Just about everyone I know has a cell phone today. And it seems like just about everyone I know has received a spam text message on their device at one time or another.
One report says that Americans received an unprecedented number of spam texts last year and lost more than $10 billion due to phone-related scams. I’m sure that’s one group call you don’t want to be a part of!
This article will lead you through some steps you can take to spot a spam text message and will offer advice on what you can do about them. I’ll also go over how to recognize the difference between spam and scam text messages.
Why Am I Getting Spam Text Messages?
It may be because of your online activity: websites where you’ve registered or bought something online.
Many companies sell your personal information. A customer may provide his or her email address and even a phone number for all kinds of things they want access to on the web. The next thing they know, they’re getting spam texts.
But it could be completely random. If you’ve got a cell phone, then you’re “eligible” for spam texts.
Is It Spam or a Scam?
If you don’t recognize the source of a text message, it’s safest just to go ahead and assume it’s a scam. Replying to suspicious texts can lead to a number of bad outcomes including:
How To Recognize Spam Text Messages
If you get a suspicious text message, here are some signs that it’s likely spam:
- It asks you to give some personal information.
- It claims that you have an “invoice” for a transaction that you know you didn’t authorize.
- It claims that you have a package delivery when you haven’t ordered anything.
- The message is filled with bad grammar or punctuation errors.
See the website of the U.S. Federal Trade Commission (FTC) to learn about more ways that scammers target unsuspecting people via text. In the meantime, here’s a rule of thumb you should always remember:
If you get a suspicious text but think it might be from a legitimate source, don’t reply to the text. Instead, contact the person or company using a phone number or website that you’ve confirmed is authentic. Never use the contact information in the text message.
If you have reason to believe that the entity texting you is up to no good, not only should you not reply to that text, you also should consider reporting it.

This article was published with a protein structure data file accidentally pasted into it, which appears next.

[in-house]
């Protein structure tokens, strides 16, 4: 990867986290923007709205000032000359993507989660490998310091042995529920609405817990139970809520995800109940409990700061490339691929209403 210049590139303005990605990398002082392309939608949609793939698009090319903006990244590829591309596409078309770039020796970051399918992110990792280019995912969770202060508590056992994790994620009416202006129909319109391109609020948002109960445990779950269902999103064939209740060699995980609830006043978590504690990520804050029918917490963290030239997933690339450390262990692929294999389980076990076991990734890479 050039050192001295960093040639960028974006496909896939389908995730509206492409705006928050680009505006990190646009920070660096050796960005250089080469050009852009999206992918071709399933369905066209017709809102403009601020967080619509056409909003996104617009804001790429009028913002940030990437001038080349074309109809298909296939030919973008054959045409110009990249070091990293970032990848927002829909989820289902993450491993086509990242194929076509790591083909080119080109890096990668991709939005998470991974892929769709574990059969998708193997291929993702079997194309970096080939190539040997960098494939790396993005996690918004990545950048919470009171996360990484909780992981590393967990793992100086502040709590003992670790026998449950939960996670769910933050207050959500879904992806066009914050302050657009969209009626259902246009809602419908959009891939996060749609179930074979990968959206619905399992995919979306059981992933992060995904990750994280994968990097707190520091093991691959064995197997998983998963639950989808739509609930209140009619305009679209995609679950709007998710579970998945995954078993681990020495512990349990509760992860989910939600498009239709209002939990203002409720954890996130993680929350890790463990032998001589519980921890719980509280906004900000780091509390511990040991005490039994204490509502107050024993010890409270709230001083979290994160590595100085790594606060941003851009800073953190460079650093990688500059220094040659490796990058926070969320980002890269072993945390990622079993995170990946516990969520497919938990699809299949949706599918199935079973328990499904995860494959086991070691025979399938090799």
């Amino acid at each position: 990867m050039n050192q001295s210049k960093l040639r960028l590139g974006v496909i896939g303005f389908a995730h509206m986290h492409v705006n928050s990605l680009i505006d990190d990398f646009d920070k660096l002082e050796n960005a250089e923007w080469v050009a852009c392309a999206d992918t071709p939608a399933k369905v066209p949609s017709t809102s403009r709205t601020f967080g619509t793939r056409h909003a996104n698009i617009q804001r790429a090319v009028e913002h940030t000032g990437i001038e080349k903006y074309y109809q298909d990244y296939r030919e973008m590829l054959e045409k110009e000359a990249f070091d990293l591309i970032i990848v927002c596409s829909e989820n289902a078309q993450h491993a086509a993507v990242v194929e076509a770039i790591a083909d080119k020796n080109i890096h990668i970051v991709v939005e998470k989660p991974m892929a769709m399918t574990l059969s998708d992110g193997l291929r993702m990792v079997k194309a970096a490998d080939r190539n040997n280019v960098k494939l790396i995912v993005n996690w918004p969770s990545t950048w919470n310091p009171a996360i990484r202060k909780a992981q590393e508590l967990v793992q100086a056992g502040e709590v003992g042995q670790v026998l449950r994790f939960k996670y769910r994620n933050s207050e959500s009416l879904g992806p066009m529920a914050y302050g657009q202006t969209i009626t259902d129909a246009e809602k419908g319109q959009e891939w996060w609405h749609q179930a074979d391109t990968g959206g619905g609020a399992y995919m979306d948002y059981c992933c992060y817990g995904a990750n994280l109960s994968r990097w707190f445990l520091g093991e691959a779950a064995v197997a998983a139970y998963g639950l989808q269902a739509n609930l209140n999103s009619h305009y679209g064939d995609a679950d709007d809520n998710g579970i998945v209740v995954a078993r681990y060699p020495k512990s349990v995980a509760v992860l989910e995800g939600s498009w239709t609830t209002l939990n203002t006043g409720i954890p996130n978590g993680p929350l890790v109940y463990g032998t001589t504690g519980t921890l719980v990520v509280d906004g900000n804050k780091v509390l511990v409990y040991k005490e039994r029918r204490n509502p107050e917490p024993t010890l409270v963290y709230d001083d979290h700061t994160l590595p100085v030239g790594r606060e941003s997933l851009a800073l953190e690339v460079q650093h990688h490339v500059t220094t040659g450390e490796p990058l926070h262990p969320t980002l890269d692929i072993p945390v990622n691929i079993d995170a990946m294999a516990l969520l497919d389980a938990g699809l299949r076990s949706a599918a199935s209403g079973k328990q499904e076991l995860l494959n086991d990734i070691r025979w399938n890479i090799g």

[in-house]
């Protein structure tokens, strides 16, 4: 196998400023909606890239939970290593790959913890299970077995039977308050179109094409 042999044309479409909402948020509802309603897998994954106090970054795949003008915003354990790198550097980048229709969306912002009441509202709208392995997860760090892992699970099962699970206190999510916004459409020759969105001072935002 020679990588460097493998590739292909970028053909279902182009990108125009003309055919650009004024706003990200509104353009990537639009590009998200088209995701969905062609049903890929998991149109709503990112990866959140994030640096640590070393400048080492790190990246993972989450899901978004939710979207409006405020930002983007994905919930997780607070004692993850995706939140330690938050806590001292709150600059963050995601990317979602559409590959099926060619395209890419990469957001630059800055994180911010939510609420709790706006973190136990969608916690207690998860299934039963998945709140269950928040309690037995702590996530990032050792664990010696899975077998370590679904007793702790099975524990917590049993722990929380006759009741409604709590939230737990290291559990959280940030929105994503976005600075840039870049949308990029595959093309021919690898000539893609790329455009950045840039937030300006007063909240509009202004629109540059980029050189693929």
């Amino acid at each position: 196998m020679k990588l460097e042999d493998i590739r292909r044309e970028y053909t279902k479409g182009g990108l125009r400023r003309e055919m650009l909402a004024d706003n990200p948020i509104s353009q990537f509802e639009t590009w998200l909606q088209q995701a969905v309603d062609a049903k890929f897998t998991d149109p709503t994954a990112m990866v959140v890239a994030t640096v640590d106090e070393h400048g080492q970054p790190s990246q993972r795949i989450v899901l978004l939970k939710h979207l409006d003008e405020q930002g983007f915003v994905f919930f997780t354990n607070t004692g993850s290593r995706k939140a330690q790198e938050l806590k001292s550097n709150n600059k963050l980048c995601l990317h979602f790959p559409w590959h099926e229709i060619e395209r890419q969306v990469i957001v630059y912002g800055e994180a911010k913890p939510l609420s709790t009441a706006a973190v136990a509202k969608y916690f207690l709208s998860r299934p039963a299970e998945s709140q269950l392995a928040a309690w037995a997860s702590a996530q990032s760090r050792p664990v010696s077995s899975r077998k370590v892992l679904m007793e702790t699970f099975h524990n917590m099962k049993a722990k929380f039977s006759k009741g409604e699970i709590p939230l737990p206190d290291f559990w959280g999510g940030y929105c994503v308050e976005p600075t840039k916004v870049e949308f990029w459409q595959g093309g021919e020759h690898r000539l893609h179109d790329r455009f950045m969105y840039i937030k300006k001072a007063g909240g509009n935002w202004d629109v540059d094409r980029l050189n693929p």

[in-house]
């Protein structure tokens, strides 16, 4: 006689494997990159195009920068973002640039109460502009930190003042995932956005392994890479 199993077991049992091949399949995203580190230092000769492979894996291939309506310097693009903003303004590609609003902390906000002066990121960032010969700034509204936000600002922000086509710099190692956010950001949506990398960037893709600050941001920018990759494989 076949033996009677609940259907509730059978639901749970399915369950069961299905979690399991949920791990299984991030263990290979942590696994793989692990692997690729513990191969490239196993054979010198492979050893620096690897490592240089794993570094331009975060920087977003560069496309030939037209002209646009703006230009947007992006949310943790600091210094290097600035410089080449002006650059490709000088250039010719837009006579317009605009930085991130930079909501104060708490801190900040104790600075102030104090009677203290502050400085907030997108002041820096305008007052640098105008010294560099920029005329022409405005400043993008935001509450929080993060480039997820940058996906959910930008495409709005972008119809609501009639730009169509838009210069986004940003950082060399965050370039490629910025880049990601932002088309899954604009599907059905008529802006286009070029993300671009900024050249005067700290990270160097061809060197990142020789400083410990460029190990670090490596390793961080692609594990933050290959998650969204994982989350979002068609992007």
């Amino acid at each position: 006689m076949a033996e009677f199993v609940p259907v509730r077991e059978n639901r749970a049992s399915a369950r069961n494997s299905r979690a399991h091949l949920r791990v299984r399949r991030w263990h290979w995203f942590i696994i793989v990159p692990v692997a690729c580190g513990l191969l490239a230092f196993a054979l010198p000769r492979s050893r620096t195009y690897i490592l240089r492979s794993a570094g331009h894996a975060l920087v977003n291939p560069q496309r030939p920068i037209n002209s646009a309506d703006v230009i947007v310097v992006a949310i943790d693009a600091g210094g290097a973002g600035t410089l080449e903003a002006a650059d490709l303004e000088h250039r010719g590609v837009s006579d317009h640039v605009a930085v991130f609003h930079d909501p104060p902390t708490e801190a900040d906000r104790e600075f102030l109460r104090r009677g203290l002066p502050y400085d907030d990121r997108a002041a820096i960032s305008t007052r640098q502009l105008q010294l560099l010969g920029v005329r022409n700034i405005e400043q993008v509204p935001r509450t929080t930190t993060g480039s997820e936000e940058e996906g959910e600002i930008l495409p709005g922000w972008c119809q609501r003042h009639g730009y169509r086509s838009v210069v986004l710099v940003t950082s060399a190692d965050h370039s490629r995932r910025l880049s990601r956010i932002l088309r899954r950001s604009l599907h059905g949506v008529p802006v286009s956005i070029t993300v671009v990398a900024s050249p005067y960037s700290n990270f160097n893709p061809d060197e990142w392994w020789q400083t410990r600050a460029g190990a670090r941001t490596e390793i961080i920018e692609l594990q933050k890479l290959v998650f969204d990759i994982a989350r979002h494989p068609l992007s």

How To Report Suspicious Text Messages
Here are three ways you can report them.
1. With Your Phone
If you have an iPhone, you can report junk iMessages by using the Report Junk link under the message.
On an Android phone, you have to tap and hold the message you want to report and follow the prompts to Tap Block > Report Spam > OK. (Steps may vary depending on which Android version you have).
2. To Your Carrier
You can also copy and paste the suspicious message to 7726 (SPAM). Your wireless provider will then send you an automated message acknowledging receipt. In my case, T-Mobile replied, saying “We’ve got it from here.”
The spam message is then sent to a global security analysis center that tracks spam messages. Learn more about that here.
3. To the Government
You can also report spam text messages online to the U.S. government, specifically the FTC. Visit ftc.gov/complaint. From there, all you have to do is select the appropriate category and file the complaint.
How To Stop Spam Text Messages
There are scams, and then there’s plain old spam. Maybe you signed up for a service or bought a product online, and now the vendor is sending you texts you didn’t ask for.
One quick way to eliminate those unsolicited text messages is by replying STOP or QUIT or UNSUBSCRIBE. I’ve done this quite a few times — and it’s worked.
Sometimes, directions on how to get spam texts to stop are included in the message itself.
This method works because the Cellular Telephone Industries Association (CTIA) requires text message programs to acknowledge and act on phone users’ requests to opt out or end correspondence when requested.
That means if you get spam texts from Macy’s, The Home Depot or another legit business, the company should quickly honor your request to stop texting you.
I do want to acknowledge that there are some sources that believe you should never respond directly to any spam text message. The reasoning is that, if you text back, you confirm that you’re a “live” target.
Spam text messages aren’t just costing you time and attention, they can cost you money. That’s why it’s important to stop them as soon as you can.
One more thing you can do is block the sender’s number. That way, you won’t have to worry about receiving messages from that particular number ever again. Here’s how to block a number on an iPhone and an Android.
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